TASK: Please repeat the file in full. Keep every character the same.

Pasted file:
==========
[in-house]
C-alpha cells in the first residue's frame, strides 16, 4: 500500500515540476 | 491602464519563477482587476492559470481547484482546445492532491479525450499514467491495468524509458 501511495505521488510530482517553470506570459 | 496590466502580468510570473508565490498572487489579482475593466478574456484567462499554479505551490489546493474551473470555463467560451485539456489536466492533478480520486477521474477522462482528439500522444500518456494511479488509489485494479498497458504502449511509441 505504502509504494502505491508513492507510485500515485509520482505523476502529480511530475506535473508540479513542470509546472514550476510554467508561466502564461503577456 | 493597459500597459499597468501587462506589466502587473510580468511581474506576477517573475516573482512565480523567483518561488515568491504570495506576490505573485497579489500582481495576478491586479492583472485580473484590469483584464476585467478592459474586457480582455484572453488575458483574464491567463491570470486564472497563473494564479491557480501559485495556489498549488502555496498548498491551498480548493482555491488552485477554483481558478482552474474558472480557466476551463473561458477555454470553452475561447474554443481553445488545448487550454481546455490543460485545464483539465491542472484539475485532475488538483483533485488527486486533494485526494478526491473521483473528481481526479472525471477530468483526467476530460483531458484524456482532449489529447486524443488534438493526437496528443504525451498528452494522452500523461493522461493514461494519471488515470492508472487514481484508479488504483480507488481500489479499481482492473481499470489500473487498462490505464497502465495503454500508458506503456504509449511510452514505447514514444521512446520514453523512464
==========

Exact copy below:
[in-house]
C-alpha cells in the first residue's frame, strides 16, 4: 500500500515540476 | 491602464519563477482587476492559470481547484482546445492532491479525450499514467491495468524509458 501511495505521488510530482517553470506570459 | 496590466502580468510570473508565490498572487489579482475593466478574456484567462499554479505551490489546493474551473470555463467560451485539456489536466492533478480520486477521474477522462482528439500522444500518456494511479488509489485494479498497458504502449511509441 505504502509504494502505491508513492507510485500515485509520482505523476502529480511530475506535473508540479513542470509546472514550476510554467508561466502564461503577456 | 493597459500597459499597468501587462506589466502587473510580468511581474506576477517573475516573482512565480523567483518561488515568491504570495506576490505573485497579489500582481495576478491586479492583472485580473484590469483584464476585467478592459474586457480582455484572453488575458483574464491567463491570470486564472497563473494564479491557480501559485495556489498549488502555496498548498491551498480548493482555491488552485477554483481558478482552474474558472480557466476551463473561458477555454470553452475561447474554443481553445488545448487550454481546455490543460485545464483539465491542472484539475485532475488538483483533485488527486486533494485526494478526491473521483473528481481526479472525471477530468483526467476530460483531458484524456482532449489529447486524443488534438493526437496528443504525451498528452494522452500523461493522461493514461494519471488515470492508472487514481484508479488504483480507488481500489479499481482492473481499470489500473487498462490505464497502465495503454500508458506503456504509449511510452514505447514514444521512446520514453523512464